Authors: Laurent Brochard, M.D. et al
Anesthesiology October 2018.
“How can we determine when mechanical ventilation is harming the lung…?”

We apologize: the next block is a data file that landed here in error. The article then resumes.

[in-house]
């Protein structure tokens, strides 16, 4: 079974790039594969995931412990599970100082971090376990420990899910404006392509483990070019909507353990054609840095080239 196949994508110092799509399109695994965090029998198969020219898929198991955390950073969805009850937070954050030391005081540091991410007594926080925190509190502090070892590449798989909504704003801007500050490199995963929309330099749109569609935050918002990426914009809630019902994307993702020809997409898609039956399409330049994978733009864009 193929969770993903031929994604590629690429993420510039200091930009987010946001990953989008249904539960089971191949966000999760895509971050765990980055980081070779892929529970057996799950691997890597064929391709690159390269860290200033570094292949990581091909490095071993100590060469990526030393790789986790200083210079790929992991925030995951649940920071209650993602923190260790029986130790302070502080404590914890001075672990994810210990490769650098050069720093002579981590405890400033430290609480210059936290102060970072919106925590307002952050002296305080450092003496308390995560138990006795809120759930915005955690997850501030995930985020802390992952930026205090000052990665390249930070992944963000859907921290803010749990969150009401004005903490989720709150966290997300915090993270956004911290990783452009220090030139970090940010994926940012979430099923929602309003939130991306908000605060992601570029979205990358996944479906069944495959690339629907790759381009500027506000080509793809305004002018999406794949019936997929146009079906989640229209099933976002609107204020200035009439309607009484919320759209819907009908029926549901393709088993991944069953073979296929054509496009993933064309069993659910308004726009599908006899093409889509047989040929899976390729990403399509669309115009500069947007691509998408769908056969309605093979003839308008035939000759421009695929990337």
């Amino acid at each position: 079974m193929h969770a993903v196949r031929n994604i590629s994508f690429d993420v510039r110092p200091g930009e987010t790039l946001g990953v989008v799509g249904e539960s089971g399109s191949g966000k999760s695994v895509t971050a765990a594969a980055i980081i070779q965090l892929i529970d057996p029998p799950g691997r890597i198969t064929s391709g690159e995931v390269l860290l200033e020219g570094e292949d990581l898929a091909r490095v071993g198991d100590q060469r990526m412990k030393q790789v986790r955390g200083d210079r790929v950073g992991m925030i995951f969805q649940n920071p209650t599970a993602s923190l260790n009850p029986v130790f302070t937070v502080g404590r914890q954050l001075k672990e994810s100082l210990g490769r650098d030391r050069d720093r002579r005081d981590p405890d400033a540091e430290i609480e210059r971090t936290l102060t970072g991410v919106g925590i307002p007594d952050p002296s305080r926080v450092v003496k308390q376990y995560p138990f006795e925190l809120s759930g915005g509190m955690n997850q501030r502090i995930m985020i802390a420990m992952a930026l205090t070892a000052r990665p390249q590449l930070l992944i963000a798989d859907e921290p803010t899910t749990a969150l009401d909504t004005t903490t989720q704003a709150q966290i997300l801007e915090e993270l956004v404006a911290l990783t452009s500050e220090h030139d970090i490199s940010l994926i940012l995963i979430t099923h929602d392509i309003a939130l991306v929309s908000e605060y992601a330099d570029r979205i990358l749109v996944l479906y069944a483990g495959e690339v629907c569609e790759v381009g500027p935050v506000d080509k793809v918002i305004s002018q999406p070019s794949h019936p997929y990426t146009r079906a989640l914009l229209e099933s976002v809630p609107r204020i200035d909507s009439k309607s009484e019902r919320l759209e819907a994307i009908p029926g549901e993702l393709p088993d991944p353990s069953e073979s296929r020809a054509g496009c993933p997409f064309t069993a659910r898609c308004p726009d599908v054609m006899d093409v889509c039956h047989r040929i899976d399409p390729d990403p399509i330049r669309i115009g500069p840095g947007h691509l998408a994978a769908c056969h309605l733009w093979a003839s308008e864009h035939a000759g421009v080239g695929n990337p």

VENTILATOR-INDUCED lung injury is a multifaceted problem that has progressively become a preoccupation for intensivists and anesthesiologists. It has taken many years to realize that mechanical ventilation, a life-saving technique, could also induce harm. The first randomized controlled trial in critical care compared extracorporeal membrane oxygenation to mechanical ventilation in patients with severe acute respiratory distress syndrome, with the premise that this technique could improve gas exchange and save lives.1 Because, at the end of the 1970s, the mechanical insult to the lungs caused by mechanical ventilation was not considered as a relevant or important problem (oxygen toxicity was much more of a concern), the two arms in the trials received the same “injurious” mechanical ventilation and had the same dismal outcome. Pioneer experimental work from Webb and Tierney2 and later from Dreyfuss and Saumon3 progressively demonstrated the potential of large volumes and pressures to cause injury either in previously healthy or already injured lungs. The concepts of atelectrauma and biotrauma were later proposed by Tremblay et al.4 in Slutsky’s group to explain the observed protective effects of positive end-expiratory pressure (PEEP) and to show the link between local mechanically induced inflammatory effects with both the systemic multiorgan failure observed in these patients and their high mortality. Pressure limitation in the alveoli, assessed by the plateau pressure, was introduced in clinical practice by recommendations in the early 1990s5 and was based on the baby lung concept6 and an early clinical report by Hickling et al.7 suggesting, in 1990, a marked improvement in survival resulting from deliberately limiting pressures and volumes. The proof of concept was brought by the 12 versus 6 ml/kg positive pressure ventilation trial in 2000,8 which showed that 25% of the actual mortality observed using 12 ml/kg of predicted body weight could be avoided by limiting tidal volume to around 6 ml/kg and plateau pressure to 30 cm H2O. Numerous studies then discussed how far tidal volume should be reduced to remain protective in acute respiratory distress syndrome, whereas other studies have shown that lung protection needed to be extended beyond the field of acute respiratory distress syndrome, including data suggesting that this concept of lung protection could also apply to the field of intraoperative ventilation.9